After spending the last six years of her life working towards her current position, Abler finally became the Outdoor Education Specialist here at CC in July of 2015.

“I have the best co-workers in the world,” says Abler. “Working at CC has definitely been the most enjoyable position I’ve ever worked in… I’m a for-lifer.”

The Outdoor Education Program has four professional staff. The hiring system in the Outdoor Education Office is to first find staff members with the right amount of passion, experience, and knowledge, before placing these candidates in positions where they can best serve the program.

Abler’s role as a specialist is especially fitting for her, because she must be open to all aspects of Outdoor Education and her experience with the outdoors gives her the flexibility to do so.

As such, Abler has many roles, including overseeing the gear house, the Bike Co-Op, CPR training, wilderness medicine, and AIARE courses. Her main role, however, is to oversee the Ahlberg Leadership Institute (ALI).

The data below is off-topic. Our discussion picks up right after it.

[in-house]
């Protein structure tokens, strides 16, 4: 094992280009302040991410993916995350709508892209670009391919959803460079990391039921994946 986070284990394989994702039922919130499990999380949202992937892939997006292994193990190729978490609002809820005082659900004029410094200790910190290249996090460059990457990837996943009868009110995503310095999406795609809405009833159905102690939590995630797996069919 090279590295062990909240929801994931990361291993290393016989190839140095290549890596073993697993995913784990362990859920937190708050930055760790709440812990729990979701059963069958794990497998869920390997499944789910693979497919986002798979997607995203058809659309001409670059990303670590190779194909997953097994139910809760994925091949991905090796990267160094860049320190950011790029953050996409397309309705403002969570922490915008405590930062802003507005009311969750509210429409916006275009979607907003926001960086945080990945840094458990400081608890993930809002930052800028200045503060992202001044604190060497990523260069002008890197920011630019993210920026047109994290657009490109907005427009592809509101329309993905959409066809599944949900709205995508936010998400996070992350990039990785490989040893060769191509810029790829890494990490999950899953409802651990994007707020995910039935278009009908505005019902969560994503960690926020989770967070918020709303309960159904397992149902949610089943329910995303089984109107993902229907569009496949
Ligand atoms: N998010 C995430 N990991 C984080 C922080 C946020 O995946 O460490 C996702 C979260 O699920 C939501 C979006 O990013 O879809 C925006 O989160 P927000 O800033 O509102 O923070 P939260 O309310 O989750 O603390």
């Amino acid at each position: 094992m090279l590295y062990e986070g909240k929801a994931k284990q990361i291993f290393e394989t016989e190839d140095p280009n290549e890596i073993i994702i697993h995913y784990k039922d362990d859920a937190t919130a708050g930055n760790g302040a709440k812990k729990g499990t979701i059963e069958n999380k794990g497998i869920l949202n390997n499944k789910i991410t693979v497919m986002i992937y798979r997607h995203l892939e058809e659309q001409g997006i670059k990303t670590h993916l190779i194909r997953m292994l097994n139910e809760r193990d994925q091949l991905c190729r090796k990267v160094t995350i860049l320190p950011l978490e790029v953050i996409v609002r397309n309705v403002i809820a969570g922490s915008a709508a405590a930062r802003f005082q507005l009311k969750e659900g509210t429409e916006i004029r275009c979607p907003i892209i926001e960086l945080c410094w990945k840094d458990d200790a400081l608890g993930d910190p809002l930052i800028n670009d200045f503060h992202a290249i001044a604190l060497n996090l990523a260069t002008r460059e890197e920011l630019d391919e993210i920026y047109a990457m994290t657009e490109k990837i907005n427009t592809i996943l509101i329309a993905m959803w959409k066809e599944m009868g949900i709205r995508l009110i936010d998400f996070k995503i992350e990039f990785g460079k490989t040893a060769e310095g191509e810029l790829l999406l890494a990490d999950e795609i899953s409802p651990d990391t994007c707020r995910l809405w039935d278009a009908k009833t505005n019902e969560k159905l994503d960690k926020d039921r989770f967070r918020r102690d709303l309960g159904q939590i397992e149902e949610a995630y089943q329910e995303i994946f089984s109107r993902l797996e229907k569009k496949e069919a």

The ALI encompasses all trip leader trainings, including climbing, backcountry skiing, and water programs. Through this amazing program, the ORC ensures that trained leaders are consistently prepared to lead students of various skill levels, while at the same time keeping with the tradition of student-run trips. With over 200 trips a year, it is crucial to ensure that leaders are prepared.

While Rachael expounded on her love for the Ahlberg Gear House staff and the Bike Co-Op, she didn’t hesitate for a moment when explaining that interacting with students every day is her favorite part of the job. She loves the conversation and bustle of the after-lunch hours. The opportunity to be a mentor for others is exciting for her, as the mentors in her life have helped her get to where she is today.

Though Abler was hard-pressed to decide on a favorite outdoor memory, she recounted a funny and touching experience on a freshman orientation trip in Rocky Mountain National Park. Three days in, all of the students started saying “slick” and “slick city.” One of Abler’s most inspiring mentors, Jim, used to always say that. Shocked, she wondered aloud how they could have known the phrase used so often by her beloved mentor. Even more surprising was the students’ amused reply: “Rachael, you’ve been saying that like every other word for the past two days!”